Search This Blog

Thursday, March 18, 2010

Atheists in the Pulpit

I came across a fascinating article yesterday in the Washington Post by Daniel Dennett entitled, Skeptical Clergy a Silent Majority. The article deals with a study that was done by Dennett and Linda LaScola of the Center for Cognitive Studies at Tufts University. He begins the article by saying:
Here are some questions that have haunted me for years. How many preachers actually believe what they say from the pulpit? We know that every year some clergy abandon their calling, no longer able to execute their duties with conviction. This can never be a decision taken lightly, and many of them labored on for years before taking the leap. Are they the tip of an iceberg? Is there a problem of deep hypocrisy separating many pastors from their flocks? What is it like to be a non-believing preacher? How do they reconcile their private skepticism with the obligations of their position? And how did they get into their predicament?

Dennett and LaScola interviewed five Protestant pastors who are all still currently serving their churches, yet have given up belief in God (you can read full interviews here). Three of these men are in liberal churches and two are in conservative churches. Some people, I think, would initially react by saying, how hypocritical of these men to continue preaching when they no longer believe what they preach. I can sympathize with that sentiment but I can also sympathize with the preachers because I used to be in their same shoes.

I started having serious doubts about my faith sometime in the year 1994. I can remember being in El Paso, Texas preaching in a Baptist church and during the middle of my sermon, the thought hit me, you don't really believe what you are saying. It was a frightening thought and almost disrupted my sermon. I was taught to attribute such thoughts to the devil. So I went back to my room and prayed for the Lord to defeat the devil in my life and to increase my faith. I decided to investigate as thoroughly as I could all of the issues that were causing me to doubt my evangelical theology. I was in my 8th year of teaching in a Bible college. I never shared with anyone the nature of my doubts because frankly that is not allowed in strict evangelical circles. It was okay for students or new Christians to have doubts but not for a leader and especially not for someone with a Ph.D. in Theology who was entrusted to teach young people studying for the ministry.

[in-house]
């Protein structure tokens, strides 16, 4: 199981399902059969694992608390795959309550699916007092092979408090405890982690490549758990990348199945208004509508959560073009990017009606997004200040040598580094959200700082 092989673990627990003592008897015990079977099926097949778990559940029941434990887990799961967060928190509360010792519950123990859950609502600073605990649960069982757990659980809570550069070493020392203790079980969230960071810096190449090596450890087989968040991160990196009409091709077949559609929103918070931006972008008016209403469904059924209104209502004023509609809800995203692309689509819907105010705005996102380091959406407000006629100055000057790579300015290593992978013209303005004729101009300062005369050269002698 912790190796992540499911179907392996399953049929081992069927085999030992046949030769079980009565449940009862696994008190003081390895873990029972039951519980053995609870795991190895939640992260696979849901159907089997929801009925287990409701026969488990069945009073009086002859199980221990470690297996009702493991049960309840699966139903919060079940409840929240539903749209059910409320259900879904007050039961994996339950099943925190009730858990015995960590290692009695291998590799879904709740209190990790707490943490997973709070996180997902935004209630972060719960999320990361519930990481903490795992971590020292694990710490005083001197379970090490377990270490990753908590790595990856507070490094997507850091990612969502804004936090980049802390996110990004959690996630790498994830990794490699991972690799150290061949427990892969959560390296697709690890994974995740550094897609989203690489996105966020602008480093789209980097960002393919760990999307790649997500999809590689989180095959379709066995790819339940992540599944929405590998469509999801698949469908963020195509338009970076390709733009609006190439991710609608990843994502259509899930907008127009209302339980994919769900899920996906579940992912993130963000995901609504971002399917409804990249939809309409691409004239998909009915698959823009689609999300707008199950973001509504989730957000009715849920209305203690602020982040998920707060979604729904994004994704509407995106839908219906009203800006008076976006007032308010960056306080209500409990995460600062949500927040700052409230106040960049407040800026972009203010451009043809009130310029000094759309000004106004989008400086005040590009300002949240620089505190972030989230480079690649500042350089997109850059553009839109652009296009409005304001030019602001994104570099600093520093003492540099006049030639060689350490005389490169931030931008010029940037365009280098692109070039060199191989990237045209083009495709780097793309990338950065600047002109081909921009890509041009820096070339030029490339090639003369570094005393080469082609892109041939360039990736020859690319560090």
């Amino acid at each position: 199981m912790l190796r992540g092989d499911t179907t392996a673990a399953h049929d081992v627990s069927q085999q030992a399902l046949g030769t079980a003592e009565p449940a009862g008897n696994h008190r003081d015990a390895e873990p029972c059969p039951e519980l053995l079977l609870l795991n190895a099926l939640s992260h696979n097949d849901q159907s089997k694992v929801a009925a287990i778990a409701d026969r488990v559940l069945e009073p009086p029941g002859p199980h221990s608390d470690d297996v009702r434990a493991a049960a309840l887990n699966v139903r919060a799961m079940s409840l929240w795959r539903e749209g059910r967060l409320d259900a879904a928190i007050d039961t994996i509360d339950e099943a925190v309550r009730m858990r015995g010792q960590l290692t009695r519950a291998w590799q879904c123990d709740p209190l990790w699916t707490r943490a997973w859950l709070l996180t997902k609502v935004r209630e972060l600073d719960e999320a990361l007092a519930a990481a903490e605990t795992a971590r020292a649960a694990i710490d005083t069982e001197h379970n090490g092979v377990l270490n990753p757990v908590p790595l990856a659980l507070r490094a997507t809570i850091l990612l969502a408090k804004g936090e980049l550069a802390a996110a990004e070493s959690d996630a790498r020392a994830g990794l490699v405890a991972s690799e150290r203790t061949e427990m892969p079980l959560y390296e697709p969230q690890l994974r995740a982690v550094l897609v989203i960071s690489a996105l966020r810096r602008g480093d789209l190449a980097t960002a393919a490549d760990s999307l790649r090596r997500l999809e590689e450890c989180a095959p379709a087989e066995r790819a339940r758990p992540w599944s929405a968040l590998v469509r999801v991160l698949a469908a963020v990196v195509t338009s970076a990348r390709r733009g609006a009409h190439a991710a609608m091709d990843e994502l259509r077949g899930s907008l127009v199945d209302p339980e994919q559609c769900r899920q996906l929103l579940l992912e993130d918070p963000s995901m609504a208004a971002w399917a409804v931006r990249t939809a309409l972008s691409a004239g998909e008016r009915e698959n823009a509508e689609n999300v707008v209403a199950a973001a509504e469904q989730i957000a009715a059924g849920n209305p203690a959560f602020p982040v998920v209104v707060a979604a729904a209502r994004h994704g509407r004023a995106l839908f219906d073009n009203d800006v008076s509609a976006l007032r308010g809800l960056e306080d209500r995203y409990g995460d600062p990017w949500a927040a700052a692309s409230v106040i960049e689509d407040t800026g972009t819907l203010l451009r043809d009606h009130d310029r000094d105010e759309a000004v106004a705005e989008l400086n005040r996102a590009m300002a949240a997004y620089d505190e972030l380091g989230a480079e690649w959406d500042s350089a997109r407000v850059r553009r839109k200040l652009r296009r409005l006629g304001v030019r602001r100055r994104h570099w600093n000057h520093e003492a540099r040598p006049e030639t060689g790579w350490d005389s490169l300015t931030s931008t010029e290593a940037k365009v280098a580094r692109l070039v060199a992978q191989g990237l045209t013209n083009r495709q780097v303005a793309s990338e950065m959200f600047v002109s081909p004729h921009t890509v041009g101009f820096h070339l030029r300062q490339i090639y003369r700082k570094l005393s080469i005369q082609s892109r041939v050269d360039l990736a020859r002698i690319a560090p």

At the end of the 1995 school year, I decided that maybe what I needed was a less academic role and a more pastoral role. Thus, I accepted a position as a Pastor at a local Baptist church in Arizona. I spent two years there and my doubts became worse. The last 6 months of my stay, I was convinced that the Bible was not the Word of God and that evangelical Christianity was like every other religion that exists, man-made. Those 6 months were difficult because I felt like a complete hypocrite. I had to get up and teach something that I personally could no longer believe.